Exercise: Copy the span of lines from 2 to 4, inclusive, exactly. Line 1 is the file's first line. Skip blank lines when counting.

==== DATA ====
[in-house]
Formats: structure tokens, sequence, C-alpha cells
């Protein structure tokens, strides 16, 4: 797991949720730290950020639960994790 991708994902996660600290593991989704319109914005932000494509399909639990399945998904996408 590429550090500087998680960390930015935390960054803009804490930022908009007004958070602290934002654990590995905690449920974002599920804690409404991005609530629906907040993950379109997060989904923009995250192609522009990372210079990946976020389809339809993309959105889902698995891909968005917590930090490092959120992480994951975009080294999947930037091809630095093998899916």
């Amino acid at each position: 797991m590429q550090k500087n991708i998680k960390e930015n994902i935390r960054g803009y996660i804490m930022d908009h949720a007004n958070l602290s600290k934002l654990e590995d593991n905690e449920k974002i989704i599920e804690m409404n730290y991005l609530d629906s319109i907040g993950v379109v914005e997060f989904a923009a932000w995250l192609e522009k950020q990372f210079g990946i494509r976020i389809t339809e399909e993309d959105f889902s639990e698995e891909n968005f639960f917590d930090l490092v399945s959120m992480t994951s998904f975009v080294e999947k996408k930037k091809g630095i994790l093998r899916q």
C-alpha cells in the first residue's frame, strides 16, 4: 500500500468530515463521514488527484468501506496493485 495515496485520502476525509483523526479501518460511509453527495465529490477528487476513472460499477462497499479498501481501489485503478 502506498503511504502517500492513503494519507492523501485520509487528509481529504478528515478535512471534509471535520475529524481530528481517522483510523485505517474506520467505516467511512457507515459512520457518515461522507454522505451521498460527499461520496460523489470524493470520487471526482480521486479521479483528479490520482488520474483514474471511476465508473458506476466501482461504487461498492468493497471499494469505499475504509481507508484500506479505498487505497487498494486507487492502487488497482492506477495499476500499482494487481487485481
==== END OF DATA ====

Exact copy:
Formats: structure tokens, sequence, C-alpha cells
């Protein structure tokens, strides 16, 4: 797991949720730290950020639960994790 991708994902996660600290593991989704319109914005932000494509399909639990399945998904996408 590429550090500087998680960390930015935390960054803009804490930022908009007004958070602290934002654990590995905690449920974002599920804690409404991005609530629906907040993950379109997060989904923009995250192609522009990372210079990946976020389809339809993309959105889902698995891909968005917590930090490092959120992480994951975009080294999947930037091809630095093998899916």
């Amino acid at each position: 797991m590429q550090k500087n991708i998680k960390e930015n994902i935390r960054g803009y996660i804490m930022d908009h949720a007004n958070l602290s600290k934002l654990e590995d593991n905690e449920k974002i989704i599920e804690m409404n730290y991005l609530d629906s319109i907040g993950v379109v914005e997060f989904a923009a932000w995250l192609e522009k950020q990372f210079g990946i494509r976020i389809t339809e399909e993309d959105f889902s639990e698995e891909n968005f639960f917590d930090l490092v399945s959120m992480t994951s998904f975009v080294e999947k996408k930037k091809g630095i994790l093998r899916q």